- Oxidative stress occurs when there is an imbalance of free radicals and antioxidants in the body.
- If it occurs naturally from exercise or temporarily to fight infection or repair tissue damage, it’s good, however long-term oxidative stress can be dangerous.
- Long-term oxidative stress puts a person at risk for heart failure, stroke, neurodegenerative diseases, hypertension, and chronic inflammation.
- We can prevent oxidative stress by making healthy lifestyle choices, from regular exercise to eating healthier.
We’re all familiar with stress and likely deal with it on a weekly, if not daily basis. It can be short lived, or last for days or weeks at a time. The fact is, we all deal with it on some level, whether our problems are big or small. One form of stress most people likely haven’t heard of is oxidative stress which is the result of an imbalance of free radicals and antioxidants in the body.
Most of the effects we commonly associate with stress are mental (i.e. anxiety, nervousness, fear), however with oxidative stress the effects are physical. While these can sometimes be beneficial, long-term oxidative stress damages the body’s cells, proteins, and DNA. Here’s a look into what oxidative stress is, the effects, and how we can prevent it…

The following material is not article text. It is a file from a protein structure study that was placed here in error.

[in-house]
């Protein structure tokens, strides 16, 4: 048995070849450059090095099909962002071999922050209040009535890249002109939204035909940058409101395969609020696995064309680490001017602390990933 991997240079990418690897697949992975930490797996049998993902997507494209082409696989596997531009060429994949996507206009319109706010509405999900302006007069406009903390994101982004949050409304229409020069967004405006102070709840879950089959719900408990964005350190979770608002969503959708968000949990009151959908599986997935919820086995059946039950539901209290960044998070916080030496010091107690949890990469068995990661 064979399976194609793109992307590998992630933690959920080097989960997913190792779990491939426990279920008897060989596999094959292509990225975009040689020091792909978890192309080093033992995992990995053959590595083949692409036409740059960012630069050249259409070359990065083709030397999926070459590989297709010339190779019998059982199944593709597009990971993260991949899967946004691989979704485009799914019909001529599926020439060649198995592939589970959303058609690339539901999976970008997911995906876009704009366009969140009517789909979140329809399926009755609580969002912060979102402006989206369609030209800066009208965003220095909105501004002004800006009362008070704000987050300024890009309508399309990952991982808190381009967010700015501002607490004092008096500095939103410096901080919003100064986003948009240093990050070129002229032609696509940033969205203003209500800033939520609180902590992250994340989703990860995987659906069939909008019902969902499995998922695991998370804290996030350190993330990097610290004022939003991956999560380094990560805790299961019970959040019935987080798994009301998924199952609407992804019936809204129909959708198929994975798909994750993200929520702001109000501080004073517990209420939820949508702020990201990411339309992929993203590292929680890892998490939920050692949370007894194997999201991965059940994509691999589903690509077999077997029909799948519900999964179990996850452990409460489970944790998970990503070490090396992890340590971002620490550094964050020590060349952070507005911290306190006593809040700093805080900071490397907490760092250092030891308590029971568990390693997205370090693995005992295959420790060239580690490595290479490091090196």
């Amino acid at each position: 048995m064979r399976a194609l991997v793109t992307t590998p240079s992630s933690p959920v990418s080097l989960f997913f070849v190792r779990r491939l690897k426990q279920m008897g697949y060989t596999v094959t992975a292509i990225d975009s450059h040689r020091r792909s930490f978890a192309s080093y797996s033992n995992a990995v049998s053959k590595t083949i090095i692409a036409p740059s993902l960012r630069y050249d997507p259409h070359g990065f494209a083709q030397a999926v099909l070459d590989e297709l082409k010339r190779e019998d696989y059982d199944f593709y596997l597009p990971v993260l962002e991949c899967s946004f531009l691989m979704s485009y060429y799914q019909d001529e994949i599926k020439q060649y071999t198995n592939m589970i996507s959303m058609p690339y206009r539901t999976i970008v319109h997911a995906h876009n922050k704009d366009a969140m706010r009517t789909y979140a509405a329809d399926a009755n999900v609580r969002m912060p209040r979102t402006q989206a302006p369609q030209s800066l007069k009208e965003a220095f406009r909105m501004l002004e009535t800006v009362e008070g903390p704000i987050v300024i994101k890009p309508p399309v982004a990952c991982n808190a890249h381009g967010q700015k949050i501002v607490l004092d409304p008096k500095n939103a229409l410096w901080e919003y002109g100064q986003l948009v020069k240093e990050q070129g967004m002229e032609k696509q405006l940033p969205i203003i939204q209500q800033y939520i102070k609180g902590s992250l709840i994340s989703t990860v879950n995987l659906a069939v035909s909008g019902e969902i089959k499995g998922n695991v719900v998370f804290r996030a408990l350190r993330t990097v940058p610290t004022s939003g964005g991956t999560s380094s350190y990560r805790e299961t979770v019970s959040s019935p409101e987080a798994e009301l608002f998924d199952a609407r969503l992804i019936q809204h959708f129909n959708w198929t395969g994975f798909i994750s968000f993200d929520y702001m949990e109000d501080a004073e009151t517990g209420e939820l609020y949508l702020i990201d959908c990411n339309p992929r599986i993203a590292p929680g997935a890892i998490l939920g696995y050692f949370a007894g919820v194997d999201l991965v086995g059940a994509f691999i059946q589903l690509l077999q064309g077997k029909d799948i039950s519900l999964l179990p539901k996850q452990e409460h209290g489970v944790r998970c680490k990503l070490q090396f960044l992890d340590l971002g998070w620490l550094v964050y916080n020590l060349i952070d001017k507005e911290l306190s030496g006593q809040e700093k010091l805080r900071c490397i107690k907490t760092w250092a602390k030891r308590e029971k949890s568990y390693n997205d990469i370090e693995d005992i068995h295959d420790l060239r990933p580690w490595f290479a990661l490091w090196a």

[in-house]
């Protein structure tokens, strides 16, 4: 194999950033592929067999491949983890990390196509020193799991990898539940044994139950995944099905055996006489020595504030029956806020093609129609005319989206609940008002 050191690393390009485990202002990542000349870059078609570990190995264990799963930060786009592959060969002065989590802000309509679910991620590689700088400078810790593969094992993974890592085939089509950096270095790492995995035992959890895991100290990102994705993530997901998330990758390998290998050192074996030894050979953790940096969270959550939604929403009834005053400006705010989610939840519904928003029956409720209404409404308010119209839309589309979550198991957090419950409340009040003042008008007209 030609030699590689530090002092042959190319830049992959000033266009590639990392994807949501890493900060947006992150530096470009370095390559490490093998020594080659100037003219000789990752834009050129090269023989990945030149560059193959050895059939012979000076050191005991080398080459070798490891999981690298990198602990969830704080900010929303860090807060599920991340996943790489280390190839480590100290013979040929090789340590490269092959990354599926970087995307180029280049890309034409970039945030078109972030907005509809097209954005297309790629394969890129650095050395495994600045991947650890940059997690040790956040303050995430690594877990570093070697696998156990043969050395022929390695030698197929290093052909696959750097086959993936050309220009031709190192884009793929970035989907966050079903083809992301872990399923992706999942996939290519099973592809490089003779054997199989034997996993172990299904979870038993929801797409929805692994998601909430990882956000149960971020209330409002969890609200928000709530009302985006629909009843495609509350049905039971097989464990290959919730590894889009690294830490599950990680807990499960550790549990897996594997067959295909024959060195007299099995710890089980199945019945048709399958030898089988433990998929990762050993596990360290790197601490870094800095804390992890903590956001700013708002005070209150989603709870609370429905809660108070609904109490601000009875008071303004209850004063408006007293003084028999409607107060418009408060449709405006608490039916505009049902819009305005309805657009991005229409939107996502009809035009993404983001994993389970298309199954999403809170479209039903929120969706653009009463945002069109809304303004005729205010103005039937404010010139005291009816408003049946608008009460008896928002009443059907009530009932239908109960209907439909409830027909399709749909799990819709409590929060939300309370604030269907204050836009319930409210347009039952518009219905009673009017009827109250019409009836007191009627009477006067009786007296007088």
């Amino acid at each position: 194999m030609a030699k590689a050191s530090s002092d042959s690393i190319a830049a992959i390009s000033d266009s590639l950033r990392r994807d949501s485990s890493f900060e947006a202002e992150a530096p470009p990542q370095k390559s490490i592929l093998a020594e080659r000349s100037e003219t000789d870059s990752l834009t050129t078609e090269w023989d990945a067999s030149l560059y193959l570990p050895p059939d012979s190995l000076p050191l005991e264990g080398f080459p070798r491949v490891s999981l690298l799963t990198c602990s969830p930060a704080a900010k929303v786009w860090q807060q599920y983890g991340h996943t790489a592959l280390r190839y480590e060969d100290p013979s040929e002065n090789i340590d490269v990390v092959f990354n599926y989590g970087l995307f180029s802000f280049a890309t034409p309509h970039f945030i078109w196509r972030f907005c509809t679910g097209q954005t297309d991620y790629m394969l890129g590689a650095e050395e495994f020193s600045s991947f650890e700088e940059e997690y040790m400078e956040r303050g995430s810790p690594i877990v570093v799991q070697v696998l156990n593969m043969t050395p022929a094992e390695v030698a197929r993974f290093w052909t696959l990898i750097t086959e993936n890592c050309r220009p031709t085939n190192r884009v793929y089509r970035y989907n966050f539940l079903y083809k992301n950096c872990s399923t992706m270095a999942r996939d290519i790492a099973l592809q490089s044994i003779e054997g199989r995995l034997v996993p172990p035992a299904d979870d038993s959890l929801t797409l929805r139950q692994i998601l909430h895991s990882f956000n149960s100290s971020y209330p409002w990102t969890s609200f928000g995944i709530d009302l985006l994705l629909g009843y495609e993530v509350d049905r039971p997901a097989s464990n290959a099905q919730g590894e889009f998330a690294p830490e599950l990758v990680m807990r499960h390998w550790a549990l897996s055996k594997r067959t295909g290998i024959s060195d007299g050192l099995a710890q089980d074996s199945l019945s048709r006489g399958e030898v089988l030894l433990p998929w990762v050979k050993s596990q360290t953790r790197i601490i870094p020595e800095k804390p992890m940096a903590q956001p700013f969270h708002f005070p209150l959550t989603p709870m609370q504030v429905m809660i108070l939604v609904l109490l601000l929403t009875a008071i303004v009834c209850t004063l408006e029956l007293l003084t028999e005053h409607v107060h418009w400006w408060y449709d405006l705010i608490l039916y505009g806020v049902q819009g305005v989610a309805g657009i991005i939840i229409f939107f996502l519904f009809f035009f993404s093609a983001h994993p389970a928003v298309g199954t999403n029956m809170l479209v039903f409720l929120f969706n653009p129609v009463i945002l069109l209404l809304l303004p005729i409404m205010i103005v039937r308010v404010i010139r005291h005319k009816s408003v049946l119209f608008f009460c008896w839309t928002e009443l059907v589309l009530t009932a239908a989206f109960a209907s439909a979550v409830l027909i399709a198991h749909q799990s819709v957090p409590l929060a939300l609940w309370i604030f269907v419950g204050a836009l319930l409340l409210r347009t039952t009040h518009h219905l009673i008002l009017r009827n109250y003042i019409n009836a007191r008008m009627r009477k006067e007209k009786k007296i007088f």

What is Oxidative Stress?
Oxidative stress occurs when there is an imbalance of free radicals and antioxidants in the body. “The body’s cells produce free radicals during normal metabolic processes,” writes Medical News Today. “However, cells also produce antioxidants that neutralize these free radicals.” Most of the time, our body is able to balance antioxidants and free radicals.
The development of oxidative stress and excess free radical production can be a result of diet, lifestyle choices, certain conditions, or environmental factors (i.e. pollution and radiation). Our body can also naturally trigger oxidative stress as a temporary immune response. This usually leads to inflammation that subsides after our immune system fights off an infection or repairs an injury, explains Medical News Today. However, unnatural or long-term oxidative stress can be harmful.